In regards to the goal of indigenization, efforts are being made to reach out to religious organizations. Such efforts touch on the realm of non-confrontational approaches. The objective is to use the existing avenues created by the consumerist society instead of seeking to change them. Indeed, such efforts are a reflection of the realization that challenging the existing economic arrangements may prove to be counterproductive. Therefore, it would be better for the issue of cultural transformation to be accorded priority in the country’s environmental agenda.

Impact of environmentalism in Hong Kong

            Environmental activism brought about two major changes in Hong Kong. First, it changed the way the government addresses environmental issues. Secondly, it created a new wave of environmental consciousness in Hong Kong. Prior to the 1970s, the Hong Kong government did not have an environmental policy. In 1977, the Environmental Protection Unit was established. In 1986, it was renamed Environmental Protection Department (EPD). Since its establishment, its role has been to integrate activities relating to policy formulation, environmental monitoring, and enforcement. The establishment of the EPD reflected a major change of attitude by both British and Chinese authorities in Hong Kong. These authorities demonstrated their readiness to accommodate the demands of pressure groups.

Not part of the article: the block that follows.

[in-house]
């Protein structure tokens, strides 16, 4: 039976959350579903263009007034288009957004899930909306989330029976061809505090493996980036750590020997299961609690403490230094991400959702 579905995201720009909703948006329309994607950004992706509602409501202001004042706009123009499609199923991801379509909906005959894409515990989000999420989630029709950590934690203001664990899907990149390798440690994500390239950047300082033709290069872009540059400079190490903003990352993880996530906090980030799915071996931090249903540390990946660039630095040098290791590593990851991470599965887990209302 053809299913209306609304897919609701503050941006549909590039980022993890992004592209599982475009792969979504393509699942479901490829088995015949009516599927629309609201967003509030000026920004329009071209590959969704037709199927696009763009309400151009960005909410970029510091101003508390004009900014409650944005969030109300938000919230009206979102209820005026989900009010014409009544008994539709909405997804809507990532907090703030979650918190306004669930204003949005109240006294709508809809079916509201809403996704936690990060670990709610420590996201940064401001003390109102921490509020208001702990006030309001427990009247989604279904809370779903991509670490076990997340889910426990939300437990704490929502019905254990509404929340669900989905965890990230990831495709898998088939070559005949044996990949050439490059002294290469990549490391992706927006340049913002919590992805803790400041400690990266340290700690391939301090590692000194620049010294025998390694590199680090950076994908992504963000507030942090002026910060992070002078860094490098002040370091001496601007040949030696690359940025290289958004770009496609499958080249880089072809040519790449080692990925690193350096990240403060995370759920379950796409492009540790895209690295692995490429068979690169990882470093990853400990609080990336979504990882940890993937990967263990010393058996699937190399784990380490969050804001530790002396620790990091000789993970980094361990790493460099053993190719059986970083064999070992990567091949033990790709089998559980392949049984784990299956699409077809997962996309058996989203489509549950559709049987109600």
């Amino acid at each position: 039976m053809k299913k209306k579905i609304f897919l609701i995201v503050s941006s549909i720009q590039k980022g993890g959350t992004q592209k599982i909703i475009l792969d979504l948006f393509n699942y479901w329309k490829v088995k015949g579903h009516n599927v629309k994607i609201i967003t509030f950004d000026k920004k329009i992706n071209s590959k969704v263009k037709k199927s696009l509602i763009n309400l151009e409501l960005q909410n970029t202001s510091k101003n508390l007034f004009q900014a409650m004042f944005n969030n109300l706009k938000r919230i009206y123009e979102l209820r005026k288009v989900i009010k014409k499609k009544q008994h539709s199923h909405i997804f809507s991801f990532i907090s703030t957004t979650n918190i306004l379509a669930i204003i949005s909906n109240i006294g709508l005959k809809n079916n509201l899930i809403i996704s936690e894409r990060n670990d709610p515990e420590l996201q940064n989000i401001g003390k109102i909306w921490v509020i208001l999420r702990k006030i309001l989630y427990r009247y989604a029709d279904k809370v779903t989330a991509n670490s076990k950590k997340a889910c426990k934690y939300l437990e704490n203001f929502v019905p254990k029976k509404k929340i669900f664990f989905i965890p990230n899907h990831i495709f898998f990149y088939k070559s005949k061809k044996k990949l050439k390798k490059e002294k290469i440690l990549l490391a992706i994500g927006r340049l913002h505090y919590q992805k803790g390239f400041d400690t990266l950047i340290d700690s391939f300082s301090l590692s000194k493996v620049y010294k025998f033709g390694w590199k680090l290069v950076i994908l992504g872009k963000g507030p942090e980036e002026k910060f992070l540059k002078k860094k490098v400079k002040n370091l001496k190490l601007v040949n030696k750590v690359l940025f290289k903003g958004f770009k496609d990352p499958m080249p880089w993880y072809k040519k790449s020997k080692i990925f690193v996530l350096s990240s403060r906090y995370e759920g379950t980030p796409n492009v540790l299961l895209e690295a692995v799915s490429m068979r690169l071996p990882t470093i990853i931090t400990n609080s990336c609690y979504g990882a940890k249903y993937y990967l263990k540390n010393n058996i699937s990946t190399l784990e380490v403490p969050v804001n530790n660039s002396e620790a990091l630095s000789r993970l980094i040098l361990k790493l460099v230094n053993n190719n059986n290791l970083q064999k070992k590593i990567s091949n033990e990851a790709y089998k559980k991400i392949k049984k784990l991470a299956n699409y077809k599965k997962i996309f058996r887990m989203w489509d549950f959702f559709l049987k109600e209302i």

At last, the government had been compelled to undertake an overhaul of its “non-interventionist” approach to environmental issues (Chiu, Hung & Lai, 1999). Since, Hong Kong authorities have been keen to assert their commitment to environmental protection whenever pressure seems to mount following the initiation of controversial development projects. At the same time the environmental movement has been very vigilant in ensuring that it does not miss any opportunity to coerce the government into adopting policies designed to prioritize environmental protection over private property development.